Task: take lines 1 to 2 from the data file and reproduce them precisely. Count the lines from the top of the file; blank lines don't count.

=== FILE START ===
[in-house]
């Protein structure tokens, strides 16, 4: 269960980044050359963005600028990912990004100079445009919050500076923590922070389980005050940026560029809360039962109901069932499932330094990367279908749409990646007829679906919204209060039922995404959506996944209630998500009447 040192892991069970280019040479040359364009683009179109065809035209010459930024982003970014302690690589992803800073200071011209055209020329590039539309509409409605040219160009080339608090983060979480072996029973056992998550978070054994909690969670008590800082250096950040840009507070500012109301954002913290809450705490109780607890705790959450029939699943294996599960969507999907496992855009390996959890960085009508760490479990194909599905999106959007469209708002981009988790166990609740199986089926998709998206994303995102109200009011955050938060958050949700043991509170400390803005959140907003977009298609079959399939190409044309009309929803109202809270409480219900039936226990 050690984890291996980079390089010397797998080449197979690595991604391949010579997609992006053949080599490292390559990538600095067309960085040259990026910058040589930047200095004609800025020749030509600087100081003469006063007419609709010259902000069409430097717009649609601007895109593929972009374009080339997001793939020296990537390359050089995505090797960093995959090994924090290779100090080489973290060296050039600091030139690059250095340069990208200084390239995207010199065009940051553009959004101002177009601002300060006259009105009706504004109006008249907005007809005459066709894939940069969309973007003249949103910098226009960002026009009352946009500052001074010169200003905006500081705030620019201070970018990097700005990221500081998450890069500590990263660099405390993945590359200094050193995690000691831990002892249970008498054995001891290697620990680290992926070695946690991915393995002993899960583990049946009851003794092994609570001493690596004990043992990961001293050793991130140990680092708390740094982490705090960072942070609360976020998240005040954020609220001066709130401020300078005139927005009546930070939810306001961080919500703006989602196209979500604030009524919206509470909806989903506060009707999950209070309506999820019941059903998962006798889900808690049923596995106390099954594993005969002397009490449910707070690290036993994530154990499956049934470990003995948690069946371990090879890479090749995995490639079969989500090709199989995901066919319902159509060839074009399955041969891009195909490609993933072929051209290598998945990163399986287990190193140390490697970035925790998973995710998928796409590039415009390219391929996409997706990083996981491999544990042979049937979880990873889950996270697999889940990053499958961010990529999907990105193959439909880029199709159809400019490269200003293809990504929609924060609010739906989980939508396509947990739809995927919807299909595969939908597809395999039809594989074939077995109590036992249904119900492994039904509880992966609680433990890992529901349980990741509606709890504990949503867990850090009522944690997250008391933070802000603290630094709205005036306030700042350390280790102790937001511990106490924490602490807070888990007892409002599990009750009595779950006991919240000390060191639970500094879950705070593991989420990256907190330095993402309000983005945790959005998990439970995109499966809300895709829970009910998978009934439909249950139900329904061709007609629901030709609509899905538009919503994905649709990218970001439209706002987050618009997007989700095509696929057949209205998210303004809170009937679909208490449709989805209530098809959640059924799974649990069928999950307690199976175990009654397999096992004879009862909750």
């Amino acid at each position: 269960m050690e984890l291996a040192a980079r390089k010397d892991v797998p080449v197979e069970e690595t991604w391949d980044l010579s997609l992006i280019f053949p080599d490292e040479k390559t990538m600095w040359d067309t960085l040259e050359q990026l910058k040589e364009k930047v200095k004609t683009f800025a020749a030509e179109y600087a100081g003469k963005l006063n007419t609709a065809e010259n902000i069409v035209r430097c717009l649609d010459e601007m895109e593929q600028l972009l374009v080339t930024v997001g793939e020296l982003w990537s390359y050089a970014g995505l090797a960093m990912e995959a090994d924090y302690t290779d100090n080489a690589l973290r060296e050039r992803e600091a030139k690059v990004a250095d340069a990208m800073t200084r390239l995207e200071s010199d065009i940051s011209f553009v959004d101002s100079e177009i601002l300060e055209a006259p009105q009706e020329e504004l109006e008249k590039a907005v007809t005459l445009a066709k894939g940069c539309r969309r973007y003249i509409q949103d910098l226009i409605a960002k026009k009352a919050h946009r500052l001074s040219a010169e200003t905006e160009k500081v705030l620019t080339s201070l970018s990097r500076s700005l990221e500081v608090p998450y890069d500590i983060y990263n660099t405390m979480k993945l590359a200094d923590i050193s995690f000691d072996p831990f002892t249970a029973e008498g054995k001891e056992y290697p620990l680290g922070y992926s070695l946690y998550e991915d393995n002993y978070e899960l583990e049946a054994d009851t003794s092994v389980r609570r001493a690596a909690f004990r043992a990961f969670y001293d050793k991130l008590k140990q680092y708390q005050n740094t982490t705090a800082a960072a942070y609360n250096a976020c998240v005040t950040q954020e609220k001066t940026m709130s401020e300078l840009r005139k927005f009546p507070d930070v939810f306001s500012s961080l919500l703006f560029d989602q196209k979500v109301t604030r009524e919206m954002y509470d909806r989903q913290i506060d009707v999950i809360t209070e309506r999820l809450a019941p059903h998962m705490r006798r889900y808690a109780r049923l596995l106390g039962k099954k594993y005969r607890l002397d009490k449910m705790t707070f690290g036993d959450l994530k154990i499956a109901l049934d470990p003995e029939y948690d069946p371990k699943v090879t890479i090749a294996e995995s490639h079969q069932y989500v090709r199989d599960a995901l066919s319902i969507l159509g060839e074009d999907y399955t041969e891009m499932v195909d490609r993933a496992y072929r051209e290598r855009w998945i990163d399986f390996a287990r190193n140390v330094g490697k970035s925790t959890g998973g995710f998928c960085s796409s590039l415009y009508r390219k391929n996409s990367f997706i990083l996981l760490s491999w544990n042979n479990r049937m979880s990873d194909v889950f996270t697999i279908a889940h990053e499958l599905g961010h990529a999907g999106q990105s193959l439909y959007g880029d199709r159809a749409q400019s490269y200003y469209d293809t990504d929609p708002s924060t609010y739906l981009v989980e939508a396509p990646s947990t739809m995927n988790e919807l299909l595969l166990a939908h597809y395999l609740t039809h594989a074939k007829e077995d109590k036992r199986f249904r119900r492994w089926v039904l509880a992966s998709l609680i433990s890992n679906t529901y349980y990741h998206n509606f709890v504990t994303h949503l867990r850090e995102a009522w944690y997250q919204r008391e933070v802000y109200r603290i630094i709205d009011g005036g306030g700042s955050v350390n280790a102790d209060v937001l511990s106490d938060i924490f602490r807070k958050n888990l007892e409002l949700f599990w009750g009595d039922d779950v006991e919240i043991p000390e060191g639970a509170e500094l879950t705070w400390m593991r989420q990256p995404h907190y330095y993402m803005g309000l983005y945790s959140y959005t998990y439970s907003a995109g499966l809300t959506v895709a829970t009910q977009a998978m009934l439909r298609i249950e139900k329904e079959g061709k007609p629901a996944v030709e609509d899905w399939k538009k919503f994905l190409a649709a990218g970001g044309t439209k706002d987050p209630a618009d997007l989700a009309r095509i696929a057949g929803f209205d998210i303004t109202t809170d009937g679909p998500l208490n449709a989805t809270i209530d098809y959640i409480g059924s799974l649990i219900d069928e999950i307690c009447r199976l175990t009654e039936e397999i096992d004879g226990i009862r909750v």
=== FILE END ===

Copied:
[in-house]
């Protein structure tokens, strides 16, 4: 269960980044050359963005600028990912990004100079445009919050500076923590922070389980005050940026560029809360039962109901069932499932330094990367279908749409990646007829679906919204209060039922995404959506996944209630998500009447 040192892991069970280019040479040359364009683009179109065809035209010459930024982003970014302690690589992803800073200071011209055209020329590039539309509409409605040219160009080339608090983060979480072996029973056992998550978070054994909690969670008590800082250096950040840009507070500012109301954002913290809450705490109780607890705790959450029939699943294996599960969507999907496992855009390996959890960085009508760490479990194909599905999106959007469209708002981009988790166990609740199986089926998709998206994303995102109200009011955050938060958050949700043991509170400390803005959140907003977009298609079959399939190409044309009309929803109202809270409480219900039936226990 050690984890291996980079390089010397797998080449197979690595991604391949010579997609992006053949080599490292390559990538600095067309960085040259990026910058040589930047200095004609800025020749030509600087100081003469006063007419609709010259902000069409430097717009649609601007895109593929972009374009080339997001793939020296990537390359050089995505090797960093995959090994924090290779100090080489973290060296050039600091030139690059250095340069990208200084390239995207010199065009940051553009959004101002177009601002300060006259009105009706504004109006008249907005007809005459066709894939940069969309973007003249949103910098226009960002026009009352946009500052001074010169200003905006500081705030620019201070970018990097700005990221500081998450890069500590990263660099405390993945590359200094050193995690000691831990002892249970008498054995001891290697620990680290992926070695946690991915393995002993899960583990049946009851003794092994609570001493690596004990043992990961001293050793991130140990680092708390740094982490705090960072942070609360976020998240005040954020609220001066709130401020300078005139927005009546930070939810306001961080919500703006989602196209979500604030009524919206509470909806989903506060009707999950209070309506999820019941059903998962006798889900808690049923596995106390099954594993005969002397009490449910707070690290036993994530154990499956049934470990003995948690069946371990090879890479090749995995490639079969989500090709199989995901066919319902159509060839074009399955041969891009195909490609993933072929051209290598998945990163399986287990190193140390490697970035925790998973995710998928796409590039415009390219391929996409997706990083996981491999544990042979049937979880990873889950996270697999889940990053499958961010990529999907990105193959439909880029199709159809400019490269200003293809990504929609924060609010739906989980939508396509947990739809995927919807299909595969939908597809395999039809594989074939077995109590036992249904119900492994039904509880992966609680433990890992529901349980990741509606709890504990949503867990850090009522944690997250008391933070802000603290630094709205005036306030700042350390280790102790937001511990106490924490602490807070888990007892409002599990009750009595779950006991919240000390060191639970500094879950705070593991989420990256907190330095993402309000983005945790959005998990439970995109499966809300895709829970009910998978009934439909249950139900329904061709007609629901030709609509899905538009919503994905649709990218970001439209706002987050618009997007989700095509696929057949209205998210303004809170009937679909208490449709989805209530098809959640059924799974649990069928999950307690199976175990009654397999096992004879009862909750």